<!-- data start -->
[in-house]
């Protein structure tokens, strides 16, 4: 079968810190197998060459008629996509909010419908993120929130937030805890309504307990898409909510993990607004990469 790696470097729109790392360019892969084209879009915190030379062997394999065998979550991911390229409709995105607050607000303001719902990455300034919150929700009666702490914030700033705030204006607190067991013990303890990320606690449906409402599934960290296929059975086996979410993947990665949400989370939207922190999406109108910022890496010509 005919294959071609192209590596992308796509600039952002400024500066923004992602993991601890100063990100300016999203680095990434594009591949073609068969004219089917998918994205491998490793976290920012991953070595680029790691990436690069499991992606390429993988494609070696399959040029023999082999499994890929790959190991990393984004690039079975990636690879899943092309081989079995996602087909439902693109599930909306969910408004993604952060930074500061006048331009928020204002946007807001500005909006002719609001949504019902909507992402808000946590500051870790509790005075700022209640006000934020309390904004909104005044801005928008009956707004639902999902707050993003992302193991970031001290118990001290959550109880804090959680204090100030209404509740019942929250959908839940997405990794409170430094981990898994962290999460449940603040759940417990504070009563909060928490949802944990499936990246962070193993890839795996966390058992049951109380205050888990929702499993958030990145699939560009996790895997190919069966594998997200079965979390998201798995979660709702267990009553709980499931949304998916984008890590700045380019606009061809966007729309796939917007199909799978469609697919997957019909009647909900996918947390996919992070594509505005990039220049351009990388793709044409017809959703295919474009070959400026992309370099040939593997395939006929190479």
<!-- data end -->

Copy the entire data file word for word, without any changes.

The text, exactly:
[in-house]
């Protein structure tokens, strides 16, 4: 079968810190197998060459008629996509909010419908993120929130937030805890309504307990898409909510993990607004990469 790696470097729109790392360019892969084209879009915190030379062997394999065998979550991911390229409709995105607050607000303001719902990455300034919150929700009666702490914030700033705030204006607190067991013990303890990320606690449906409402599934960290296929059975086996979410993947990665949400989370939207922190999406109108910022890496010509 005919294959071609192209590596992308796509600039952002400024500066923004992602993991601890100063990100300016999203680095990434594009591949073609068969004219089917998918994205491998490793976290920012991953070595680029790691990436690069499991992606390429993988494609070696399959040029023999082999499994890929790959190991990393984004690039079975990636690879899943092309081989079995996602087909439902693109599930909306969910408004993604952060930074500061006048331009928020204002946007807001500005909006002719609001949504019902909507992402808000946590500051870790509790005075700022209640006000934020309390904004909104005044801005928008009956707004639902999902707050993003992302193991970031001290118990001290959550109880804090959680204090100030209404509740019942929250959908839940997405990794409170430094981990898994962290999460449940603040759940417990504070009563909060928490949802944990499936990246962070193993890839795996966390058992049951109380205050888990929702499993958030990145699939560009996790895997190919069966594998997200079965979390998201798995979660709702267990009553709980499931949304998916984008890590700045380019606009061809966007729309796939917007199909799978469609697919997957019909009647909900996918947390996919992070594509505005990039220049351009990388793709044409017809959703295919474009070959400026992309370099040939593997395939006929190479």